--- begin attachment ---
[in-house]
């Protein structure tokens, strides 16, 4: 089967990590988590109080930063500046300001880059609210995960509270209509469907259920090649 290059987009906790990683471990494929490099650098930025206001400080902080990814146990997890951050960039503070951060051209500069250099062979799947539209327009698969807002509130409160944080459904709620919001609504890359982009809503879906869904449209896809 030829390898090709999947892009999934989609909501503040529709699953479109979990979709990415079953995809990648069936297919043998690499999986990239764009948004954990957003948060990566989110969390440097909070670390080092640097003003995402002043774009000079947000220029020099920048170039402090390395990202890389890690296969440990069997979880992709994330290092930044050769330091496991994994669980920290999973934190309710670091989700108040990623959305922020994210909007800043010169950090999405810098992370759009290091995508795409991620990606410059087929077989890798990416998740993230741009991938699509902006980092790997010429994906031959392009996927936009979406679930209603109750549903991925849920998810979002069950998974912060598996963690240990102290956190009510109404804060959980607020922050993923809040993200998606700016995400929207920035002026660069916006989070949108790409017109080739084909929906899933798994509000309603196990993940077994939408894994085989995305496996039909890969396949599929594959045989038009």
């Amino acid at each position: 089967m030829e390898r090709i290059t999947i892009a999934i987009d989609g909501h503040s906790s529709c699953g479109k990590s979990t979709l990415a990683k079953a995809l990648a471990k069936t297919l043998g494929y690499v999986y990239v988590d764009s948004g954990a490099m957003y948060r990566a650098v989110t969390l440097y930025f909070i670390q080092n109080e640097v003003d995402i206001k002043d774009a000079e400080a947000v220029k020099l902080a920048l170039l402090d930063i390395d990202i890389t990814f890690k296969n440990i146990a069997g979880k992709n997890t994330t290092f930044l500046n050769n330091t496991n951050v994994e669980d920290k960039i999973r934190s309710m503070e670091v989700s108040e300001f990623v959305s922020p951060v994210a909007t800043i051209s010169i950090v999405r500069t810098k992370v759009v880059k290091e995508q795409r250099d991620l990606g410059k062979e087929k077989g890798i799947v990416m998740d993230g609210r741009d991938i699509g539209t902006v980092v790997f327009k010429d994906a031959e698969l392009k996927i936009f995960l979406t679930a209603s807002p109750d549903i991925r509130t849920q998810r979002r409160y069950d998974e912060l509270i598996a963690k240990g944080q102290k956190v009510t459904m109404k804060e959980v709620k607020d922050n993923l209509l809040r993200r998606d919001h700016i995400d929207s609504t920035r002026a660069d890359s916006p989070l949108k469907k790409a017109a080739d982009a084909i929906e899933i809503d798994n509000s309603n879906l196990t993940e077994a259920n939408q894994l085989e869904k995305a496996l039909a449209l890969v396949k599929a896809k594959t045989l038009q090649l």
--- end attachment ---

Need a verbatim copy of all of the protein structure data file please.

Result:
[in-house]
């Protein structure tokens, strides 16, 4: 089967990590988590109080930063500046300001880059609210995960509270209509469907259920090649 290059987009906790990683471990494929490099650098930025206001400080902080990814146990997890951050960039503070951060051209500069250099062979799947539209327009698969807002509130409160944080459904709620919001609504890359982009809503879906869904449209896809 030829390898090709999947892009999934989609909501503040529709699953479109979990979709990415079953995809990648069936297919043998690499999986990239764009948004954990957003948060990566989110969390440097909070670390080092640097003003995402002043774009000079947000220029020099920048170039402090390395990202890389890690296969440990069997979880992709994330290092930044050769330091496991994994669980920290999973934190309710670091989700108040990623959305922020994210909007800043010169950090999405810098992370759009290091995508795409991620990606410059087929077989890798990416998740993230741009991938699509902006980092790997010429994906031959392009996927936009979406679930209603109750549903991925849920998810979002069950998974912060598996963690240990102290956190009510109404804060959980607020922050993923809040993200998606700016995400929207920035002026660069916006989070949108790409017109080739084909929906899933798994509000309603196990993940077994939408894994085989995305496996039909890969396949599929594959045989038009």
């Amino acid at each position: 089967m030829e390898r090709i290059t999947i892009a999934i987009d989609g909501h503040s906790s529709c699953g479109k990590s979990t979709l990415a990683k079953a995809l990648a471990k069936t297919l043998g494929y690499v999986y990239v988590d764009s948004g954990a490099m957003y948060r990566a650098v989110t969390l440097y930025f909070i670390q080092n109080e640097v003003d995402i206001k002043d774009a000079e400080a947000v220029k020099l902080a920048l170039l402090d930063i390395d990202i890389t990814f890690k296969n440990i146990a069997g979880k992709n997890t994330t290092f930044l500046n050769n330091t496991n951050v994994e669980d920290k960039i999973r934190s309710m503070e670091v989700s108040e300001f990623v959305s922020p951060v994210a909007t800043i051209s010169i950090v999405r500069t810098k992370v759009v880059k290091e995508q795409r250099d991620l990606g410059k062979e087929k077989g890798i799947v990416m998740d993230g609210r741009d991938i699509g539209t902006v980092v790997f327009k010429d994906a031959e698969l392009k996927i936009f995960l979406t679930a209603s807002p109750d549903i991925r509130t849920q998810r979002r409160y069950d998974e912060l509270i598996a963690k240990g944080q102290k956190v009510t459904m109404k804060e959980v709620k607020d922050n993923l209509l809040r993200r998606d919001h700016i995400d929207s609504t920035r002026a660069d890359s916006p989070l949108k469907k790409a017109a080739d982009a084909i929906e899933i809503d798994n509000s309603n879906l196990t993940e077994a259920n939408q894994l085989e869904k995305a496996l039909a449209l890969v396949k599929a896809k594959t045989l038009q090649l």